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McDonald's links games to obesity

Children not burning calories any more.

Dark blue icons of video game controllers on a light blue background
Image credit: Eurogamer

McDonald's UK boss Steve Easterbrook reckons videogames are helping make people obese.

In a chat with The Times he deflected responsibility from the fast food giant, claiming growing waist sizes were a product of a less physically active generation.

"I don't know who is to blame. The issue of obesity is complex and is absolutely one our society is facing, there's no denial about that," said Easterbrook, with French fry fingers and beef burger palms.

"But if you break it down I think there's an education piece: how can we better communicate to individuals the importance of a balanced diet and taking care of themselves?"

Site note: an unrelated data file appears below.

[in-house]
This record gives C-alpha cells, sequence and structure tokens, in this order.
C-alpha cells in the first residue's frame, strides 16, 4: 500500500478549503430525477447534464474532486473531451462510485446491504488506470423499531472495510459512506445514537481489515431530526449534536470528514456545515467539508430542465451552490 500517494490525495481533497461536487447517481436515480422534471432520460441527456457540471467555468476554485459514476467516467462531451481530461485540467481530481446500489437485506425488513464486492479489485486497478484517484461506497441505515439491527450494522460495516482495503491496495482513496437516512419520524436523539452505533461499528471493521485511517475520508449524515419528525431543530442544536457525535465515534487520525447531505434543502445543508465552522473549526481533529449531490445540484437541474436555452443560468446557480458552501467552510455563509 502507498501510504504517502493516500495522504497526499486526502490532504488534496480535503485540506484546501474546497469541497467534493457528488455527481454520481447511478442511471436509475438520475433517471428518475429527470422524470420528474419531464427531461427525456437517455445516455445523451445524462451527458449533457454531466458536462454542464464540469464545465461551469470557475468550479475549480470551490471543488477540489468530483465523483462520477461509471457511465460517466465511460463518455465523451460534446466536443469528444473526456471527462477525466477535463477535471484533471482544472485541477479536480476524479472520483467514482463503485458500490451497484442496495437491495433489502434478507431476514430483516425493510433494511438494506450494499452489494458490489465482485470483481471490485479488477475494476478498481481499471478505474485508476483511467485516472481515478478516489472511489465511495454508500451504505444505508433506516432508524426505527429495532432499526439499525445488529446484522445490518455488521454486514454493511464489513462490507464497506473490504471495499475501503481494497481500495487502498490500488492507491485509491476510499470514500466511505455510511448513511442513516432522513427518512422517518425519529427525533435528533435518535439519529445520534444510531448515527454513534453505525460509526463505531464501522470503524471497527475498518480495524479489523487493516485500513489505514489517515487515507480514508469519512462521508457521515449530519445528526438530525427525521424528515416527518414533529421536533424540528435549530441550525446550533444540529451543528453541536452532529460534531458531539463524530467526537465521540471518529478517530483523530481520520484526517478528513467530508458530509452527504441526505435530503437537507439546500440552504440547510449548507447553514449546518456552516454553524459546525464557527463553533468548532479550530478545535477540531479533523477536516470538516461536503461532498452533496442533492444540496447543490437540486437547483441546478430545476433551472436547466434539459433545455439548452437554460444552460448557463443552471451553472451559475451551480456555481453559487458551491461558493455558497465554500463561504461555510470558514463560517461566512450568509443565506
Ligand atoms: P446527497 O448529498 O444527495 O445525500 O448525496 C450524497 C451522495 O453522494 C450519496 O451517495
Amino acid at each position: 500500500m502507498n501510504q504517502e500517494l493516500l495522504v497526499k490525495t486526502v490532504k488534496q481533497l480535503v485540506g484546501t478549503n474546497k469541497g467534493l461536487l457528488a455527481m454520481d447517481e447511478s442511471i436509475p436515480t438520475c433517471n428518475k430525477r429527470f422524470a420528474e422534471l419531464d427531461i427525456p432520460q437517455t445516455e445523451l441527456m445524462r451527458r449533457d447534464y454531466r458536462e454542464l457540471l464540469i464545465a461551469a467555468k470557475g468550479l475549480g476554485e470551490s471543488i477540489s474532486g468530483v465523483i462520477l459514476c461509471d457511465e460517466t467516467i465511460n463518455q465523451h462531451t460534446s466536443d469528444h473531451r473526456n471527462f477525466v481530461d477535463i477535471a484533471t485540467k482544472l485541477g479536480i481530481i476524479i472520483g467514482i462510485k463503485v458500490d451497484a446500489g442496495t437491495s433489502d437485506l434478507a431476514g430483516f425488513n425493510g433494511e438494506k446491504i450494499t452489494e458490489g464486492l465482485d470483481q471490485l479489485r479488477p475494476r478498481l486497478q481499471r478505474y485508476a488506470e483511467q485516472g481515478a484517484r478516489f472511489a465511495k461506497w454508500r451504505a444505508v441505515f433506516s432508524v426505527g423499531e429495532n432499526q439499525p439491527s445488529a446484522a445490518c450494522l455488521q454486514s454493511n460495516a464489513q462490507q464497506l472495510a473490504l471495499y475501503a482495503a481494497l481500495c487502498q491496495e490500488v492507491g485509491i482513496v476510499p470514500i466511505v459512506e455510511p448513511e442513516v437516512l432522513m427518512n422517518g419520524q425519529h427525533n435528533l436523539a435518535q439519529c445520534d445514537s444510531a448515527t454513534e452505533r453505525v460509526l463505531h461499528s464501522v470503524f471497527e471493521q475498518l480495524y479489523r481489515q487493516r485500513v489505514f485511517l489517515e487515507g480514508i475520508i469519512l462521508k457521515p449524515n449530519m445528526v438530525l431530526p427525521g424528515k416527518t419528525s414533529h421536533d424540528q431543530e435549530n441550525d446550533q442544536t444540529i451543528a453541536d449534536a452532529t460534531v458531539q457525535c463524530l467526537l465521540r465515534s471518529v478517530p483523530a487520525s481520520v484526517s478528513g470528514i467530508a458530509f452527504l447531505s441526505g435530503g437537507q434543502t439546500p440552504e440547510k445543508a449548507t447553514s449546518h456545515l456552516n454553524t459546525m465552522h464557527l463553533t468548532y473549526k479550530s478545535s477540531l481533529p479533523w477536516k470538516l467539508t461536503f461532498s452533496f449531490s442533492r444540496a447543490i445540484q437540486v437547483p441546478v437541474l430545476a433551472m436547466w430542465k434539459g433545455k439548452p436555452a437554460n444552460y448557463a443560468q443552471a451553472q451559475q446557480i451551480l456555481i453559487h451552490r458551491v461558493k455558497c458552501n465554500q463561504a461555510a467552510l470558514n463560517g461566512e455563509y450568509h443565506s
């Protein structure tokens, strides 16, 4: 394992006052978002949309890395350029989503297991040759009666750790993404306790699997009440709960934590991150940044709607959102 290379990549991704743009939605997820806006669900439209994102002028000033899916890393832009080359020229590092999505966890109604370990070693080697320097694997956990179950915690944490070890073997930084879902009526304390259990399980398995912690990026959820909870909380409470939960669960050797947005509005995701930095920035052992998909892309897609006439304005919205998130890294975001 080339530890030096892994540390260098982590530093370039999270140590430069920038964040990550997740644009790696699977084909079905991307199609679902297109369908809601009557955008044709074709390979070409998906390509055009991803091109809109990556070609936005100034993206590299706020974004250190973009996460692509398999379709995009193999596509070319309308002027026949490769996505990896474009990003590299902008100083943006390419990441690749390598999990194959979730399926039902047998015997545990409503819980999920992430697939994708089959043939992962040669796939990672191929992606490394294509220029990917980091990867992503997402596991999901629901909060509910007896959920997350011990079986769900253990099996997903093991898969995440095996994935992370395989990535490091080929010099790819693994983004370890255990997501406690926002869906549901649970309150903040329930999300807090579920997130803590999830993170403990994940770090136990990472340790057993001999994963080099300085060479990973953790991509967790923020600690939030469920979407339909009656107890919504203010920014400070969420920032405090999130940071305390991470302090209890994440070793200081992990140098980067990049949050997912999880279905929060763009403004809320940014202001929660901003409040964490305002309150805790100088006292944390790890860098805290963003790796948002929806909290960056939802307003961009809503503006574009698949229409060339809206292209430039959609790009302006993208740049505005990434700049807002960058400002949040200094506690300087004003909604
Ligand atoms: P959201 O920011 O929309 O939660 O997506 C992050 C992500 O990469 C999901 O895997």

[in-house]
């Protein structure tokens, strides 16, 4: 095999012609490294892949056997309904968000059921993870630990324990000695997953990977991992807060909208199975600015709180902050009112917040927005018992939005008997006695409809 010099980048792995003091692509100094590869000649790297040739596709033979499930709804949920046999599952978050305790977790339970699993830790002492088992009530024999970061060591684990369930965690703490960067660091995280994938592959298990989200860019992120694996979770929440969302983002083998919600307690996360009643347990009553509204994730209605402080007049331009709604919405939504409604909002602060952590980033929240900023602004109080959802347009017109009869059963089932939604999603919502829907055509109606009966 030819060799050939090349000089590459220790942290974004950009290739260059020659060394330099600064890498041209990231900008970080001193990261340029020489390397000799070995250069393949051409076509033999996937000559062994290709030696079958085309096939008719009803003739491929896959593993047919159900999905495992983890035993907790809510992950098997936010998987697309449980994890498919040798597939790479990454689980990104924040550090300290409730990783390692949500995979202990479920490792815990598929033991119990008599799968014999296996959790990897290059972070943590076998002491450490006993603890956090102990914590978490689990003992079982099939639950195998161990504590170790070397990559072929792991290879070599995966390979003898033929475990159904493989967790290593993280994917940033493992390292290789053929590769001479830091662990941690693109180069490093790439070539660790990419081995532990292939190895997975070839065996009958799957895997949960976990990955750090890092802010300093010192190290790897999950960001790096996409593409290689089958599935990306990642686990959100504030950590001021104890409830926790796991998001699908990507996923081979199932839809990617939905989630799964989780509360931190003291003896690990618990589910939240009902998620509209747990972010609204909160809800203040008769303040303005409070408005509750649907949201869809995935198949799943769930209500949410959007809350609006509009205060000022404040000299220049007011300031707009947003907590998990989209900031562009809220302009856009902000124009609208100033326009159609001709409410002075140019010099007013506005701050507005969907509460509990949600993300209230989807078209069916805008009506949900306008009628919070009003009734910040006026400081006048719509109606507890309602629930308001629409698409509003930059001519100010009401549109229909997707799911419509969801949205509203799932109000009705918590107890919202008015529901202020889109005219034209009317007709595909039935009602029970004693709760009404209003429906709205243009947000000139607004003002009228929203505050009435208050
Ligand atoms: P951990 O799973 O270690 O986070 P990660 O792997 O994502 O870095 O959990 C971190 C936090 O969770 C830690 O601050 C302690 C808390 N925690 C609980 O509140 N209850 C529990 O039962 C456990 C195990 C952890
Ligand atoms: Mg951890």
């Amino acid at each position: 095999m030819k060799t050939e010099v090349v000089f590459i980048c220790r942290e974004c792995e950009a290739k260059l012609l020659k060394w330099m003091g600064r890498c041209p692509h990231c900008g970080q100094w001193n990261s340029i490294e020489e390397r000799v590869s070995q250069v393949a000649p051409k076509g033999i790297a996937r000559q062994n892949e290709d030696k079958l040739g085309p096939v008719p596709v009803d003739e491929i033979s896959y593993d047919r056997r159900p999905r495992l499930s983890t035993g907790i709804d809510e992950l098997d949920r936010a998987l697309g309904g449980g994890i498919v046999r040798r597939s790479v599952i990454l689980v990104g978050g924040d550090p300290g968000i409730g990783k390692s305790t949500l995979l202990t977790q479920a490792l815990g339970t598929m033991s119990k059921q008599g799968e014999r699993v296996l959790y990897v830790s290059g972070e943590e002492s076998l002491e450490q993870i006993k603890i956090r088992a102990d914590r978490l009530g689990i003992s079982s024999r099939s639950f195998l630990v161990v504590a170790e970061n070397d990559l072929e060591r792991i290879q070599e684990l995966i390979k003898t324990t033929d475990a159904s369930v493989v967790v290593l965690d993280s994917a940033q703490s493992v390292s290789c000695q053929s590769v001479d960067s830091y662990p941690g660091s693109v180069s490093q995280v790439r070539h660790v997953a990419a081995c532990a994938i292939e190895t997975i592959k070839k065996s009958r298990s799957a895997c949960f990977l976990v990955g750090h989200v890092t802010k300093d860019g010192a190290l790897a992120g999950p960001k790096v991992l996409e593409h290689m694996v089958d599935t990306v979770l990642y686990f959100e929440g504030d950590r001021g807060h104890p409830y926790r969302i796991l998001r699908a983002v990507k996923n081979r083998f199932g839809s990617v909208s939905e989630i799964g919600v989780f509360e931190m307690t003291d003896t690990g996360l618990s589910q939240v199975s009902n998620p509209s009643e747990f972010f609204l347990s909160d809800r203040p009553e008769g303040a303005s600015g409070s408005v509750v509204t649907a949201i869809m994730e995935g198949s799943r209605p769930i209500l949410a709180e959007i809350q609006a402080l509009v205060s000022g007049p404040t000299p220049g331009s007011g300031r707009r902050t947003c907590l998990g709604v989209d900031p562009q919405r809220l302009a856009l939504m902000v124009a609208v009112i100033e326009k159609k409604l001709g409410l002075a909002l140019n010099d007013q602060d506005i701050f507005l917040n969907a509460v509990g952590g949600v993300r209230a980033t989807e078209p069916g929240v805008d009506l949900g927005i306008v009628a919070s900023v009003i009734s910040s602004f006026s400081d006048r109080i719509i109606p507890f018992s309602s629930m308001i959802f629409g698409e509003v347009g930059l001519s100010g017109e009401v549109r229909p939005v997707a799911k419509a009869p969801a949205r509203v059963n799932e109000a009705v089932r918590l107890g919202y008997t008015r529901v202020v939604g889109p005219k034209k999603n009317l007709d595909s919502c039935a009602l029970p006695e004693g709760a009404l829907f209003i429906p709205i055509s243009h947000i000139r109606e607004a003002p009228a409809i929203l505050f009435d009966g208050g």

"Then there's a lifestyle element: there's fewer green spaces and kids are sat home playing computer games on the TV when in the past they'd have been burning off energy outside," he added, ignoring Nintendo and its recent efforts.

McDonald's is on the cusp of its best year in two decades, apparently, and now boasts using less salt, sugar and hydrogenated oil, on top of organic milk and 100 per cent chicken breasts. Apparently even Hollywood pair Pitt and Jolie let their kids have Happy Meals on Christmas Day. Turkey nuggets, probably.

Easterbrook naturally reckons his fast food chain is hard done by, victim of a false stigma enlarged by films like Supersize Me.

If you want to know more about what goes into their food - no eyeballs or pig fat, incidentally - then pop over to the Make Your Own Mind Up website.

Otherwise you can pass the buck to someone else who usually gets bad mainstream press. Britney should do.

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